Research article on structure of feeling

My new article Co-existing structures of feeling: Senses and imaginaries of industrial neighbourhoods is out in The Sociological Review. This post summarises its key points. This is a first publication from my doctoral project exploring working-class life and struggle in post-Soviet Russia, which I completed at the University of Manchester in 2021.


In the article, I provide an empirically grounded theorisation of the concept of structure of feeling introduced by sociologist Raymond Williams. Williams defined structure of feeling differently in his works. According to one of his definitions, structure of feeling can be viewed as ‘the spirit of the age’ reflecting the collective cultural feelings of a period or an era. Williams’s another understanding of structure of feeling is related to the lived experiences of working-class communities which have a particular way of life.

While Williams applied structures of feeling mainly in regard to English literature and film, I suggest bringing this concept in sociology of space and place and urban anthropology. In the article, I extend structure of feeling, drawing on my multi-sited ethnography in two industrial neighbourhoods located in the cities of Moscow and Yekaterinburg, Russia.

I conceptualise structure of feeling by focusing on its affective mechanisms regulating senses, imaginaries and practical activities of residents of the two neighbourhoods studied. This ethnographic conceptualisation of structure of feeling allows me to explain better everyday life and local atmospheres in the urban areas undergoing deindustrialisation. The article answers the question of how working-class and longstanding middle-class residents sense and imagine their neighbourhoods.

The article builds on rich multi-sensory data derived from my PhD project: 50 interview transcripts, more than 150 pages of field notes, more than 550 photographs and 43 drawings of the industrial neighbourhoods made by research participants. I show how to apply multi-sited ethnography in the study of the lived experiences of local communities in two locations. I also explain how to use a method of drawing, also known as a mental mapping technique, in research on structures of feeling and deindustrialisation.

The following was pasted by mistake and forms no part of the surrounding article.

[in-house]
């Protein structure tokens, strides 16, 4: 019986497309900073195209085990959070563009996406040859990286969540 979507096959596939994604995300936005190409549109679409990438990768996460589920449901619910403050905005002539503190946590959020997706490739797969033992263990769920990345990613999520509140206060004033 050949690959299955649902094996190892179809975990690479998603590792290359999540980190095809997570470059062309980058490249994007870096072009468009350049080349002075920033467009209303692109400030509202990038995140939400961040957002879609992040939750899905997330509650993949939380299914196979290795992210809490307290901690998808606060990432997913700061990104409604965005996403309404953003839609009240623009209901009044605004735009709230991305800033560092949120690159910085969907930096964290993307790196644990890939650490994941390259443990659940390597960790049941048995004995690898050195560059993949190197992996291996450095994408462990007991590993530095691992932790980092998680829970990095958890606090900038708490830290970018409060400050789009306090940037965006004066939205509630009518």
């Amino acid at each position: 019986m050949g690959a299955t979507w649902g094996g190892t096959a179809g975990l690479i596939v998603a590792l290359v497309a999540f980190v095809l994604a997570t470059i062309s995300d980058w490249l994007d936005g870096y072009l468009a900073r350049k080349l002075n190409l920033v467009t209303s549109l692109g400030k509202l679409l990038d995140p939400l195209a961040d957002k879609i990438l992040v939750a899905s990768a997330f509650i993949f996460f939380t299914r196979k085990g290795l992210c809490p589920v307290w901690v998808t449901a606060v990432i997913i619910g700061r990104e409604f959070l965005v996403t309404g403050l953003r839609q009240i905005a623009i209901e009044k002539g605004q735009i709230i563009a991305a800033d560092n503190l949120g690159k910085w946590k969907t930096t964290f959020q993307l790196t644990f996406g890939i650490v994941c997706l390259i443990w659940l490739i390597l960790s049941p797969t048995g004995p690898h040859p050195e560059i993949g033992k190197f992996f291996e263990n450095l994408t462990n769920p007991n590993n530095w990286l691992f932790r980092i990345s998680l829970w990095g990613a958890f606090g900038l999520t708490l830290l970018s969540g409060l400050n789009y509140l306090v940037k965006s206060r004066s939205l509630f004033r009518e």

© The image by artist Polina Nikitina based on my ethnographic data

My research has revealed that working-class and longstanding middle-class residents show an affective attachment to place informed by an industrial residual structure of feeling. An industrial structure of feeling comprises values of factory culture, communality and shared space, while an emergent structure of feeling is informed by values of neoliberal development, individual comfort and private space. Both neighbourhoods studied have its particular local atmosphere driven by complicated relationships between socialist/ Soviet / industrial and post-socialist/ post-Soviet/ post-industrial structures of feeling. That is why, I suggest understanding structure of feeling not as a spirit of the time but as a multiple spirit of the time and place.

I develop further this theorisation in my book The urban life of workers in post-Soviet Russia: Engaging in everyday struggle to be published by Manchester University Press. Focusing on the issue of inequality, the book provides a novel account of urban life in post-industrial cities. One of its empirical chapters is partly based on this article.

You can find the article OnlineFirst on the website of The Sociological Review.

If you find the information from this post helpful and decide to use it in your publications, please cite:

Vanke, A. (2023). Co-existing structures of feeling: Senses and imaginaries of industrial neighbourhoods. The Sociological Review, 0(0).

How can I tell what social class I belong in?

My post on social class for TheQuestion UK.

The answer this question depends on several parameters. Firstly, it depends on the way you define classes or social groups. Secondly, it depends on the social structure of the society you are a part of. Thirdly, it depends on your class consciousness or your subjective class self-identification. I’ll outline four main sociological approaches to social classes here.

1) In Marxist theory, classes are understood as large groups of people differing in their positions regarding the ownership of the means of production and social division of labour. In other words, a class position is determined by the role of an individual in the public organization of labour. Marx divides the capitalist society of the 18th century into three classes: